1. Completeness: PHMSA will determine if the applicant’s submission is complete. If a submission is incomplete, it may be rejected, and the applicant will have to re-file.
  2. Publication/Comment: If complete, PHMSA will publish special permit applications in the Federal Register for public comment. The public has 30 days to comment on new special permit applications. Approval applications are not published in the Federal Register (although issued approvals are made available on PHMSA’s website).
  3. Evaluation: The evaluation phase is the most involved part of the application process. This phase consists of two major assessment areas: a technical evaluation and a fitness evaluation.

    The technical evaluation reviews the details of the special permit/approval application to ensure that the planned operation will provide a level of safety at least equal to that specified under the Hazardous Material Regulations, or, if not specified, will adequately protect the public.

    The fitness evaluation focuses on the applicant’s history of hazardous material incidents (including accidents, enforcement actions, and similar occurrences) over the past four years. This fitness evaluation begins with an automated screening of the applicant’s history of hazardous material incidents. If the automated screening shows a significant history of such incidents, PHMSA will progress to a safety profile review, in which a fitness coordinator will conduct an in-depth review of the applicant’s fitness. If the fitness coordinator believes the applicant may be unfit, PHMSA will conduct an on-site inspection of the applicant.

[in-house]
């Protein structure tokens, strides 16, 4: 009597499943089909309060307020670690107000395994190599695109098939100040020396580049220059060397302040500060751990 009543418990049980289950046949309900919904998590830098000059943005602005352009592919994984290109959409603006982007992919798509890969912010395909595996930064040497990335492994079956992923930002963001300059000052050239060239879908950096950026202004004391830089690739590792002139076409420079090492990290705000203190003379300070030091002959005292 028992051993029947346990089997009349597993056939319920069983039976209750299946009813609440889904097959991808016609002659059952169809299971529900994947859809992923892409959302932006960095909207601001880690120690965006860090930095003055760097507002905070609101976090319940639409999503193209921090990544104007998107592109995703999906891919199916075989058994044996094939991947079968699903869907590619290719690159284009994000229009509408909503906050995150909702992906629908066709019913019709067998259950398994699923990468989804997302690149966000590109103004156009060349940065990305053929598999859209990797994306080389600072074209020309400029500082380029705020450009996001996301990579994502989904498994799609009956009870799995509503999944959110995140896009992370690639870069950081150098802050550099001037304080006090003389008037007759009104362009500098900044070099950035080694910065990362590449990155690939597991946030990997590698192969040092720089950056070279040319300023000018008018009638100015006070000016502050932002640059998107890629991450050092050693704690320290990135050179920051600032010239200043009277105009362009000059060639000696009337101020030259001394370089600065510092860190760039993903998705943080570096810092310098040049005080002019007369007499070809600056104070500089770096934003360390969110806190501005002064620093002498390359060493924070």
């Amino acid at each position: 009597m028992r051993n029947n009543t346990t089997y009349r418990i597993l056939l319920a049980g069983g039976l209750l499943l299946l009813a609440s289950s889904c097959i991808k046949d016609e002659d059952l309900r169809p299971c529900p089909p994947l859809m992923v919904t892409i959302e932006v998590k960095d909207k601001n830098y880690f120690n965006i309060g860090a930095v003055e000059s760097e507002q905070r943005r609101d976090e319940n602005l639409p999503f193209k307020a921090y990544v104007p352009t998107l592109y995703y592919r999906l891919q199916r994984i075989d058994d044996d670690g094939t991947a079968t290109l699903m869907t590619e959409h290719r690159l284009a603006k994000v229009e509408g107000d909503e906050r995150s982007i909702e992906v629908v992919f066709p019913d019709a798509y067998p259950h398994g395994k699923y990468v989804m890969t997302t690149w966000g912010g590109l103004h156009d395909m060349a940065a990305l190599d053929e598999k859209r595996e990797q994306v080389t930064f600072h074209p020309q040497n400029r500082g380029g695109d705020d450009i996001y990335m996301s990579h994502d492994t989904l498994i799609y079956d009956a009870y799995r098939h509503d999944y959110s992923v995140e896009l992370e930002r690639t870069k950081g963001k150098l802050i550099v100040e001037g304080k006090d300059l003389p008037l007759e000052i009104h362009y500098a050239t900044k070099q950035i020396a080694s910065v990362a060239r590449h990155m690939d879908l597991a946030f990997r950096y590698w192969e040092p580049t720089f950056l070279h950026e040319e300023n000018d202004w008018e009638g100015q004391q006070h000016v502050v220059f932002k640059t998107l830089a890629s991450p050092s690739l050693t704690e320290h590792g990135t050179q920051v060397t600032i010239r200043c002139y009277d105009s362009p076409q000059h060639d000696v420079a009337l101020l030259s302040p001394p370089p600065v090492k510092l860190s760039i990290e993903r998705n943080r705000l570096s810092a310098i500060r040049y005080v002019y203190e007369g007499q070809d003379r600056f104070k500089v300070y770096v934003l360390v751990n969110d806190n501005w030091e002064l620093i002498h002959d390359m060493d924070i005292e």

In addition, as PHMSA advised in 2012, the agency does not conduct initial fitness reviews in processing classification approvals of fireworks, explosives, organic peroxides, and self-reactive materials.[5] PHMSA’s current proposed rule would codify its 2012 guidance on this issue.
  4. Disposition: After the evaluation process, PHMSA will either approve or deny the application. If denied, PHMSA will provide a brief statement of reasons for the denial.